IV has said that after this week’s announcements of new names joining the tour, the 2023 field of 48 players will be closed.fake images
LIV Golf will “announce new names” today, and if Open Championship winner Cameron Smith is one of them, it will be “both the turning point and the turning point” in the battle between LIV and the PGA Tour and DP World. . Tour, according to Rick Broadbent of the LONDON TIMES. World No. 2 Smith would be the “knockout blow to traditional touring as the trickle turns to tide.” LIV Golf has “become impossible to ignore”. Gone are the days of “writing it off as a sideshow, circus, or Twenty20-lite.” This year marks the first time all of the top winners have been under the age of 30. Smith is 28, “in his prime”, the Open champion and a “breath of fresh air”. Also in the top 10 at St Andrews were LIV golfers Dustin Johnson and Bryson DeChambeau. Another, Abraham Ancer, tied for 11th (LONDON TIMES, 7/19).
CONSIDERING THE FIELD: The TIMES Broadbent in a separate article reports that Tommy Fleetwood is “not joining” LIV. Fleetwood’s manager confirmed that reports of his signing are “false and he will not be going to LIV Golf.” Broadbent writes that it will “provide some breathing room for DP World and PGA Tours,” who “have been struggling to stop defections” (LONDON TIMES, 7/19). LIV Golf CEO Greg Norman said last week that after this week’s announcements, the 48-player course for 2023 is “closed.” Asked what would happen if a high-ranking player expressed interest in joining LIV before the 2023 season begins in March, Norman said, “That’s a big deal and we’ll discuss it internally to figure out what needs to be done.” if something” (PALM BEACH POST, 7/19).
RYDER CUP IMPLICATIONS: In London, John Westerby writes that the Ryder Cup “was supposed to be the ultimate calling card for traditional tours.” But if being named Europe’s captain “isn’t enough to keep Henrik Stenson on board for the next contest”, which takes place in Rome next year, those assumptions about the Ryder Cup “may no longer really apply”. A capable replacement would be “properly installed”, but “damage would have been done to the status of the Ryder Cup”. Stenson has a meeting today with the DP World Tour, but his defection would be the “biggest blow yet to established tours” (LONDON TIMES, 7/19). In London, Oliver Brown writes that the Ryder Cup is “one of the most beloved institutions in the game”, the only event where “superstars put aside the pursuit of money for loyalty to their tours”. But LIV’s rise has “spawned such greed that even this glorious biennial scrap seems spent.” With Stenson, a “tipping point” has been reached. Many golf fans “can rest easy with where the players earn their money”, but all this “greed now has a direct adverse effect on the Ryder Cup, a universally beloved occasion”. Brown: “Advocating unconditional free trade is all very well until you realize that one of the greatest team spectacles in sport has, as a consequence, been deprived of the best players and most qualified captains” (London TELEGRAPH, 7/19).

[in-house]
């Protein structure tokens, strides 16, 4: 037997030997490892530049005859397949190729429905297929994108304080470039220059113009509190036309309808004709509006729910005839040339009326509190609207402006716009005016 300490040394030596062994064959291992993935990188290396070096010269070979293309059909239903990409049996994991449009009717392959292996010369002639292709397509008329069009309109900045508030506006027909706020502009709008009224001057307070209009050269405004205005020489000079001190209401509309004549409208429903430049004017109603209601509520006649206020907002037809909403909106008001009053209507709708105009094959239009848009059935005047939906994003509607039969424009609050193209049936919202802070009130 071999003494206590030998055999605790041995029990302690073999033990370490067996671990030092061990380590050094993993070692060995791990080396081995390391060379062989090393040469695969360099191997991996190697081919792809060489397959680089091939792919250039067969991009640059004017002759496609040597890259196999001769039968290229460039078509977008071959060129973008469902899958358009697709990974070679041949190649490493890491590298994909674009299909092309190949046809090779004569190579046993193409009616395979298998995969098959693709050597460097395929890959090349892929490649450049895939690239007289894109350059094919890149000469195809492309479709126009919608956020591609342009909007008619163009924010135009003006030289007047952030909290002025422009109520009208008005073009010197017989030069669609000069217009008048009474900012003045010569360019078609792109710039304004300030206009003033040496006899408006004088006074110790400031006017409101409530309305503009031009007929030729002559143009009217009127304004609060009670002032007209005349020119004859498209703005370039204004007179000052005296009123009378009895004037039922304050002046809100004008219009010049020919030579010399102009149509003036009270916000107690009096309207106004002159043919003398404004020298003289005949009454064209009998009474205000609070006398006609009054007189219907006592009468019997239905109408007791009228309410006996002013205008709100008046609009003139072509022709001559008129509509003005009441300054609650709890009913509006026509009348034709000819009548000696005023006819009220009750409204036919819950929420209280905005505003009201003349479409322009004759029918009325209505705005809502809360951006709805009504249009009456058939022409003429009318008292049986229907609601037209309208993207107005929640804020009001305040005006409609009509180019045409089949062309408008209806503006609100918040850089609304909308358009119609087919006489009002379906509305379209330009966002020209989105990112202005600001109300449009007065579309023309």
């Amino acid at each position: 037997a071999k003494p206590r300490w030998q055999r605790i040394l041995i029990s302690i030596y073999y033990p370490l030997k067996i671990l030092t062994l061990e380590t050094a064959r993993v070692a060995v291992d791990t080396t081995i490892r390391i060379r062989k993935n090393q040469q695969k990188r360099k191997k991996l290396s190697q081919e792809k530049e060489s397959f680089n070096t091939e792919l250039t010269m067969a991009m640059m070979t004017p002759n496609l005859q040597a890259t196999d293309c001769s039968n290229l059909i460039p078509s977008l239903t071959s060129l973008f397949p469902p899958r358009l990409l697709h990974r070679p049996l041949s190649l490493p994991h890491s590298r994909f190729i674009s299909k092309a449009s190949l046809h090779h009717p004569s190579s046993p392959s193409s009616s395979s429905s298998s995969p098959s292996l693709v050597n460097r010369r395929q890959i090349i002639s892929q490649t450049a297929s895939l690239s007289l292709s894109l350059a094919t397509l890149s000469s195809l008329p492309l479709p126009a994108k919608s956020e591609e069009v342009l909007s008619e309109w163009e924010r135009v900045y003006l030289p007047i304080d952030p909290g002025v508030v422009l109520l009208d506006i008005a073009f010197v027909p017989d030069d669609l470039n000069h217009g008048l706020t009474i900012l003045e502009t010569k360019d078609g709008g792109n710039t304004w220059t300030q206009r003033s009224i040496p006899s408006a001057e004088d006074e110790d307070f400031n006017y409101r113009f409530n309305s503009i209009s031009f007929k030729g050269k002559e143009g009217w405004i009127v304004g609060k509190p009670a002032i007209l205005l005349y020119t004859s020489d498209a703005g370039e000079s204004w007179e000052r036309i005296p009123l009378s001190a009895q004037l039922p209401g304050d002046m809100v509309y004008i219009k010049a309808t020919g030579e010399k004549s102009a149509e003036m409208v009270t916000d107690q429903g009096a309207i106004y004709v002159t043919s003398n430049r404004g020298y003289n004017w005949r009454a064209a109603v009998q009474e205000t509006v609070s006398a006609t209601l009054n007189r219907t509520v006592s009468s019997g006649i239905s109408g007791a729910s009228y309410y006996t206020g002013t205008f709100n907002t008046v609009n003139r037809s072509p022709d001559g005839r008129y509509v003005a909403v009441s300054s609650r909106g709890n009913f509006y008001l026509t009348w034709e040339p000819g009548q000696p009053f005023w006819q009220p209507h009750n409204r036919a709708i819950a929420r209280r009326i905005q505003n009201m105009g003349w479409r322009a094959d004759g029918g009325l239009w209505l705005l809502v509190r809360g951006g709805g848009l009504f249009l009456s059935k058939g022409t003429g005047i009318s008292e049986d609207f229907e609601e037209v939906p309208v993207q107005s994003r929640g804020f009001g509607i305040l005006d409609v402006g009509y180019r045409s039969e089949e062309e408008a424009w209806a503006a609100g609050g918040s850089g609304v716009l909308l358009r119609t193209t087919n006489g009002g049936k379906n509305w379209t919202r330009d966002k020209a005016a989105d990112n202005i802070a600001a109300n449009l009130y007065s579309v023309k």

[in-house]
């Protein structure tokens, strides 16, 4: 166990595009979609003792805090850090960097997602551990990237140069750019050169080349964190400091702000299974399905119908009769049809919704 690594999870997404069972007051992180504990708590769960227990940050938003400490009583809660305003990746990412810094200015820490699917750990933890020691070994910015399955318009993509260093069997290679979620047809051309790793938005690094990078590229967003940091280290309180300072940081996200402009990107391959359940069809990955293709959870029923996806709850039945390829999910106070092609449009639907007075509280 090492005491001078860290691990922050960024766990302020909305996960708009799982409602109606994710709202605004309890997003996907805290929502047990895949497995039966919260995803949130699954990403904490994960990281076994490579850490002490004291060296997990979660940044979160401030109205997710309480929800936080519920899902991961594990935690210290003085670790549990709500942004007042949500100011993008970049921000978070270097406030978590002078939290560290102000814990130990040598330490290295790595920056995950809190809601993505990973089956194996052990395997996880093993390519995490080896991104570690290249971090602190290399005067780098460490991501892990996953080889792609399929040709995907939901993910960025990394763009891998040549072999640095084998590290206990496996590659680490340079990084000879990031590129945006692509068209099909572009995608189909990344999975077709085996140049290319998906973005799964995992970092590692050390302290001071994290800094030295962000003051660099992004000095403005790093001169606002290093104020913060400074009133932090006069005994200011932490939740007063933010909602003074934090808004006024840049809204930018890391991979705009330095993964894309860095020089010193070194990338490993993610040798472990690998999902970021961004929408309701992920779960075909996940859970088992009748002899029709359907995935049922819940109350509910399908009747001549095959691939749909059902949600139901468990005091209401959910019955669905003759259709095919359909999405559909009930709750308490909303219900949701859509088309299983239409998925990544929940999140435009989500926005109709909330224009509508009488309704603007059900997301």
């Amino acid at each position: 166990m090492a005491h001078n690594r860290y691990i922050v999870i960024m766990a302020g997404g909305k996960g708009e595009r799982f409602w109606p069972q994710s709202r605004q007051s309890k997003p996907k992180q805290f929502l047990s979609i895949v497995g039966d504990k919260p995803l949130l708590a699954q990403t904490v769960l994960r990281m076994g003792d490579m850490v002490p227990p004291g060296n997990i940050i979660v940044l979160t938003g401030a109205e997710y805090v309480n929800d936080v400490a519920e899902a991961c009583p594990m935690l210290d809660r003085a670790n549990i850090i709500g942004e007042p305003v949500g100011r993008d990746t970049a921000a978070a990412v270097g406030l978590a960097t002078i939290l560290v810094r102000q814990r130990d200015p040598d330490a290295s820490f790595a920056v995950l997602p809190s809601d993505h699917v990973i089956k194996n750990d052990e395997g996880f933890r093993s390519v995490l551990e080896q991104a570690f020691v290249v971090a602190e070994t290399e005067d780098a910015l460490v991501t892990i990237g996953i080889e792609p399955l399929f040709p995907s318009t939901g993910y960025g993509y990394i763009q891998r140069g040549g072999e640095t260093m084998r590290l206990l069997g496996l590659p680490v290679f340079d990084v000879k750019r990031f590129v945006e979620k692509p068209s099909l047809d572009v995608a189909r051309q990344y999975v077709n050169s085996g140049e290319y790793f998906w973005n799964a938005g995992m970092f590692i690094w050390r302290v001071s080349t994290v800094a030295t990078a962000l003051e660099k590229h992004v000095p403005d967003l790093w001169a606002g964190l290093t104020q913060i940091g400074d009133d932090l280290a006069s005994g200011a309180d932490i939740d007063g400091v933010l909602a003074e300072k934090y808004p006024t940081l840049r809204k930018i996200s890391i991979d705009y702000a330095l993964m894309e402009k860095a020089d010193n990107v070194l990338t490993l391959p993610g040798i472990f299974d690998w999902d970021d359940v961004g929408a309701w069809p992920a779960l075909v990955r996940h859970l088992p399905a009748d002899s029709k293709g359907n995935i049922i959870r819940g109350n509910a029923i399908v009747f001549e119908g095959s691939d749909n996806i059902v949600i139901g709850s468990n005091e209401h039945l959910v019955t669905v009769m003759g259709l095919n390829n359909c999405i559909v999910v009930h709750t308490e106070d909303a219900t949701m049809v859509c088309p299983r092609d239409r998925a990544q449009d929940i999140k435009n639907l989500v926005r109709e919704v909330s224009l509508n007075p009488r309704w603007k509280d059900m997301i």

TRUMP WEIGHS IN…: Former President Donald Trump has “urged golfers to ‘take the money’ and sign with the Saudi-backed LIV series.” Trump wrote in a post on his own social network Truth Social: “All golfers who remain ‘loyal’ to the very disloyal PGA, in all its different guises, will pay a heavy price when the inevitable MERGER with LIV comes along.” Trump: ” If you don’t take the money now, you won’t get anything after the merger takes place, and you’ll only say how smart the original signers were” (LONDON TIMES, 7/19).
HERE A STAY: In New York, Mark Cannizzaro writes that LIV Golf “isn’t going away anytime soon.” The PGA Tour that suspended the players involved “is not doing the sport any favors.” If the likes of Johnson, DeChambeau and Brooks Koepka are banned from playing in major championships, how is that “good for the sport when the majors now don’t have the best players competing against each other?” Cannizzaro: “LIV is here and, for the good of the sport, compromises must be made on both sides so that there can be some kind of coexistence” (New York Post, 7/19). In DC, Chuck Culpepper writes at least for now, there is a “two-part ritual for male golfers: watch the golf tournament and then wonder about the future of golf.” See a “guy win and maybe even dazzle” like Smith did at the Open Championship. So, “I wonder if he’s going to LIV Golf” (WASHINGTON POST, 7/19).
THE SHOW GOES ON: In Minneapolis, Jim Souhan writes that the PGA Tour’s 3M Open isn’t “shortened because the ‘big names’ aren’t playing at Blaine this week because of the LIV Golf Tour.” 3M should be “happy to get rid of them”. 3M and Tournament Dir Hollis Cavner “have always done a good job of bringing a quality tournament to Minnesota,” and this year’s field “again features many exciting names,” including Hideki Matsuyama and Tony Finau (Minneapolis STAR TRIBUNE, 7/19). In St. Paul, Jace Frederick writes that just because a tournament “doesn’t have a group of players sitting at the top of the official world golf rankings doesn’t mean it won’t have good golfers.” Some of the “best players on Tour will be in the Twin Cities this week” (St. Paul PIONEER PRESS, 7/19).